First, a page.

Book Bits: 4 February 2023

The Crisis of Democratic Capitalism
Martin Wolf
Review via The Economist
For anyone old enough to remember the fall of communism, recent history has been something of a shock. The triumph of liberal political and economic systems has been spoilt: by rich-country blunders, the rise of authoritarian China, and ultimately by a distressing loss of faith in democracy itself in what was once called the free world. This crisis of democracy looks less dire than it did a year or two ago, thanks to political change in America and missteps by China and Russia. But the danger has not passed, and the need to understand democracy’s retreat remains urgent.

Invisible Trillions: How Financial Secrecy Is Imperiling Capitalism and Democracy and the Way to Renew Our Broken System
Raymond W. Baker
Summary via publisher (Penguin/Berrett-Koehler)
Over the last half century, capitalism has created the means for trillions of dollars, euros, pounds, and other stores of wealth to move invisibly—beyond the control of central bankers, law enforcement agents, and international institutions. With an entire financial secrecy system now dominating capitalist operations, riches flow inexorably upward and accelerate economic inequality. And rising inequality is directly imperiling—weakening, obstructing, and degrading—democracy. This book is not a screed against capitalism—it is a call for capitalism to return to its roots, reenergizing its synergies with democracy.

Risky Business: Why Insurance Markets Fail and What to Do About It
Liran Einav, et al.
Podcast with co-author via
Want to impress your friends at your next neighborhood cookout? Not only tell them that you saved money on your insurance, but also humblebrag that you listened to today’s show and actually understand WHY you made better decisions. MIT professor Amy Finkelstein joins us with stories about insurances gone wrong, sharing details so you better understand how the system works. We’ll talk about, among other things, why health insurers want to know if you go to the gym (not the reason you think), what American Airlines has to do with insurance nightmares, and why your company only offers “open enrollment” once per year.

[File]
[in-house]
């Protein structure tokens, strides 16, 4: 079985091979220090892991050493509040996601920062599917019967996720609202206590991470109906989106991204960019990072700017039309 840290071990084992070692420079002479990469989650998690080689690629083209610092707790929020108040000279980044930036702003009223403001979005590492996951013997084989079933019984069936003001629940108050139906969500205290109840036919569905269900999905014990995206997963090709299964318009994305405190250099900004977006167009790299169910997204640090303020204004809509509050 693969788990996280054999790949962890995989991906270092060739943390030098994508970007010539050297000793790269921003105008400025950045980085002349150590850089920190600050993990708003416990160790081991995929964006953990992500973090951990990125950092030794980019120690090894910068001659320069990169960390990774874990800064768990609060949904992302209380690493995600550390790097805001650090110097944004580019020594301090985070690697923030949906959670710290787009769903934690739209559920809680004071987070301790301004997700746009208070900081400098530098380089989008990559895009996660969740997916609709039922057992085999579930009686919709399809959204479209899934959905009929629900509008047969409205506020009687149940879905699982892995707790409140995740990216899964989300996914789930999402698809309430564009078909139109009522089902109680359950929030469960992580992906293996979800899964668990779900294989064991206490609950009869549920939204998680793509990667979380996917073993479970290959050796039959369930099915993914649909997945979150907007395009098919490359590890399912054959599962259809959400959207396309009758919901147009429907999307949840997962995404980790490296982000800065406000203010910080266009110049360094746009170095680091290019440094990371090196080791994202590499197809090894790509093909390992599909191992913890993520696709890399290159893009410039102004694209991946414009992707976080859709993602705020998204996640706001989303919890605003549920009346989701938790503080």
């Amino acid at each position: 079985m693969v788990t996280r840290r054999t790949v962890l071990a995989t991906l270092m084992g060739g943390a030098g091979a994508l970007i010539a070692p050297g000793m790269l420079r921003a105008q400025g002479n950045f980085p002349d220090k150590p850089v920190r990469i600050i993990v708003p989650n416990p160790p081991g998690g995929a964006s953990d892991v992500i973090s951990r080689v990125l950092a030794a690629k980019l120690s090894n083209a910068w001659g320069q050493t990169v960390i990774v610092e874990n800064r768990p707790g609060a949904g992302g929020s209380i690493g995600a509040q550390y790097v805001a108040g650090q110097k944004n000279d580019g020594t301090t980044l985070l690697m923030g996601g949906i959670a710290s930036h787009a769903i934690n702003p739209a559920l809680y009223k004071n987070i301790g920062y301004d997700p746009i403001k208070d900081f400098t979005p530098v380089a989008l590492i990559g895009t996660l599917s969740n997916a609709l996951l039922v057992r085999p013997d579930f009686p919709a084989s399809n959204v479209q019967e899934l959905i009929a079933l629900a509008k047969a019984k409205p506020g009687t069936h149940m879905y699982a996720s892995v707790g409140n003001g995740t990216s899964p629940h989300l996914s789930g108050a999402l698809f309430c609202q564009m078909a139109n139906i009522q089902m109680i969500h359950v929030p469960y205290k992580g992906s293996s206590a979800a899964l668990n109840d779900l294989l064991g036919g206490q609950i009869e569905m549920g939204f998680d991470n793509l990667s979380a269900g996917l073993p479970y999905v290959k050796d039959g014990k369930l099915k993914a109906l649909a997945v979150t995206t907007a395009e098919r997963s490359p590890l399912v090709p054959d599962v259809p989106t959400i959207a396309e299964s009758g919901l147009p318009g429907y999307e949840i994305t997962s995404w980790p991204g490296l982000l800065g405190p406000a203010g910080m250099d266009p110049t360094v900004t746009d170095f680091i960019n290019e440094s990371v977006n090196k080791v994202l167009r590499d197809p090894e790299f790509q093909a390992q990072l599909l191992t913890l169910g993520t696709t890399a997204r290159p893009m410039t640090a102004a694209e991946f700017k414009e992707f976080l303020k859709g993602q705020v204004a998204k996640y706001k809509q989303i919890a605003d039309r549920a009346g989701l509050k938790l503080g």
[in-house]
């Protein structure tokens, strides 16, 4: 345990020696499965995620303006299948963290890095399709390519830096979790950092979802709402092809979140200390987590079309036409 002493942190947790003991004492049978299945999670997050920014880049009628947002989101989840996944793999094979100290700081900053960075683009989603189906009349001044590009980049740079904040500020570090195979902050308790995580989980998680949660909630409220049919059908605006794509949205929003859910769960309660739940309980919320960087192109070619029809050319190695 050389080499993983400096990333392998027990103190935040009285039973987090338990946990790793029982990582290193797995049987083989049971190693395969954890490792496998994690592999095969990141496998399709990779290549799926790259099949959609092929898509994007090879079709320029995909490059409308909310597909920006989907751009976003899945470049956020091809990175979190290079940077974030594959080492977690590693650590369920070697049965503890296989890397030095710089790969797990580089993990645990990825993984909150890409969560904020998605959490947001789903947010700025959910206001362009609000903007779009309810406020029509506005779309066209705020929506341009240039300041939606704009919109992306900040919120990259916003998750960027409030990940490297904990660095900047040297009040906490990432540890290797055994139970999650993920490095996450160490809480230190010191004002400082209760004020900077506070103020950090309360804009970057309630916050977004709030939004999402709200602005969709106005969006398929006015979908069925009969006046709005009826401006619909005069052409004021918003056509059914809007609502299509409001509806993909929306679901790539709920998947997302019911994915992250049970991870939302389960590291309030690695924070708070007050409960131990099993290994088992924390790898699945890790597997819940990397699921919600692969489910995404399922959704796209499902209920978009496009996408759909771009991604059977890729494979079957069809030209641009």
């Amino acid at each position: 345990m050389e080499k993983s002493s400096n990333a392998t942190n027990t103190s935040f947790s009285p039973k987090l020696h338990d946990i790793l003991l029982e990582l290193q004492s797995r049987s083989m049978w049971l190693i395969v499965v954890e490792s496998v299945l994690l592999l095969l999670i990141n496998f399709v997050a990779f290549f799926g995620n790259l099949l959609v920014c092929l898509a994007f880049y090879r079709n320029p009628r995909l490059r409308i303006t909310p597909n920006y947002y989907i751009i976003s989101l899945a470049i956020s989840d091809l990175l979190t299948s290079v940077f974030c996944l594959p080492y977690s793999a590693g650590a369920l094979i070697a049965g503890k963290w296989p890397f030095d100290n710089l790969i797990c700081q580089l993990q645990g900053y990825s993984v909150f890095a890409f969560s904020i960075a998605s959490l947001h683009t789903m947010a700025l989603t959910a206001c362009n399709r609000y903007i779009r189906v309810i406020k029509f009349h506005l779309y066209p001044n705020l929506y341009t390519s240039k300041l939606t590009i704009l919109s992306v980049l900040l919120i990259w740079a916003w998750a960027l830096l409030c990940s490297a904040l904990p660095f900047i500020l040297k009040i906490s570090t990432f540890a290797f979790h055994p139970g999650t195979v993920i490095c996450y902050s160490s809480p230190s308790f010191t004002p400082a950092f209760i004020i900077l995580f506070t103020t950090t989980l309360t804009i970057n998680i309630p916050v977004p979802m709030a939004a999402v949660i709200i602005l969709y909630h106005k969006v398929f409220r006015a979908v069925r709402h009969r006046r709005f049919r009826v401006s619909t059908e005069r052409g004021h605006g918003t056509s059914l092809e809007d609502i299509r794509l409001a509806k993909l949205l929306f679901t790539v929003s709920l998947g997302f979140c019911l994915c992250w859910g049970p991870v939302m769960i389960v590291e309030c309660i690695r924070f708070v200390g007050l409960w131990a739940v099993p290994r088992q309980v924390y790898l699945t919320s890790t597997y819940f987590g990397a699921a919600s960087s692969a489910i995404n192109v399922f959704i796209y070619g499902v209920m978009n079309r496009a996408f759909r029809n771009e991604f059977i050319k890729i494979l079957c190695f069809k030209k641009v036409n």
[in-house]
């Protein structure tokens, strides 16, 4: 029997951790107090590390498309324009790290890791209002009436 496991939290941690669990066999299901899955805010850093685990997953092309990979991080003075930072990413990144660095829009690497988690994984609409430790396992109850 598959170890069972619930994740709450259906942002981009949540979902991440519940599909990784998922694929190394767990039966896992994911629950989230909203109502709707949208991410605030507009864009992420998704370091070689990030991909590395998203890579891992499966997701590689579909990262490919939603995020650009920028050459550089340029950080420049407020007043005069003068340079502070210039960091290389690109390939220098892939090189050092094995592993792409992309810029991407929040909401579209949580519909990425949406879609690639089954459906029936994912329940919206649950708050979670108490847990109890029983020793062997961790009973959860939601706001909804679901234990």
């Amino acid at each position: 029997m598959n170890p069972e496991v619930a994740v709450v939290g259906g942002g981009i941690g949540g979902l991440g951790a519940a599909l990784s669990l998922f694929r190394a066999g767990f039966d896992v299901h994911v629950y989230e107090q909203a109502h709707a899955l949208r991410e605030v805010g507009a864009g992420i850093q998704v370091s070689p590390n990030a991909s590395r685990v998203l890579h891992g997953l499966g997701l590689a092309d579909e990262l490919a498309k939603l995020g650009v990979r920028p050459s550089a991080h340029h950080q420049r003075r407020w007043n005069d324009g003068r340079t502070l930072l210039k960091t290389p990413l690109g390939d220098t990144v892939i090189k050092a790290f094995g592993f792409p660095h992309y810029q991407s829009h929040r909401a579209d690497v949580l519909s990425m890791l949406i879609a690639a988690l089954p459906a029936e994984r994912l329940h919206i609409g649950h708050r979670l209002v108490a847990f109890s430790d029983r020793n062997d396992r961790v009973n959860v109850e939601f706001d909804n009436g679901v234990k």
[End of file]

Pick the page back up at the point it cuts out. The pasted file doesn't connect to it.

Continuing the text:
Fixing American Cybersecurity: Creating a Strategic Public-Private Partnership
Larry Clinton, ed
Summary via publisher (Georgetown U. Press)
Cybersecurity vulnerabilities in the United States are extensive, affecting everything from national security and democratic elections to critical infrastructure and economy. In the past decade, the number of cyberattacks against American targets has increased exponentially, and their impact has been more costly than ever before. A successful cyber-defense can only be mounted with the cooperation of both the government and the private sector, and only when individual corporate leaders integrate cybersecurity strategy throughout their organizations.

Cobalt Red: How the Blood of the Congo Powers Our Lives
Siddharth Kara
Review via The New York Times
Cobalt, a mineral essential to the batteries of smart devices and electric vehicles — and therefore to the future — is haunted by a past of slavery and colonialism. The phone in your hand contains several grams of this element; some of it, as Siddharth Kara shows in “Cobalt Red,” was likely mined by people hacking away in toxic pits for subsistence wages.
Used as a source of blue pigment since antiquity, cobalt has joined blood diamonds and forced-labor shrimp as the latest bête noire of critics of globalization. Nearly half of the world’s reserves are found in the Democratic Republic of Congo, a conflict-stricken country that has long been the site of a geopolitical scramble for strategic resources.

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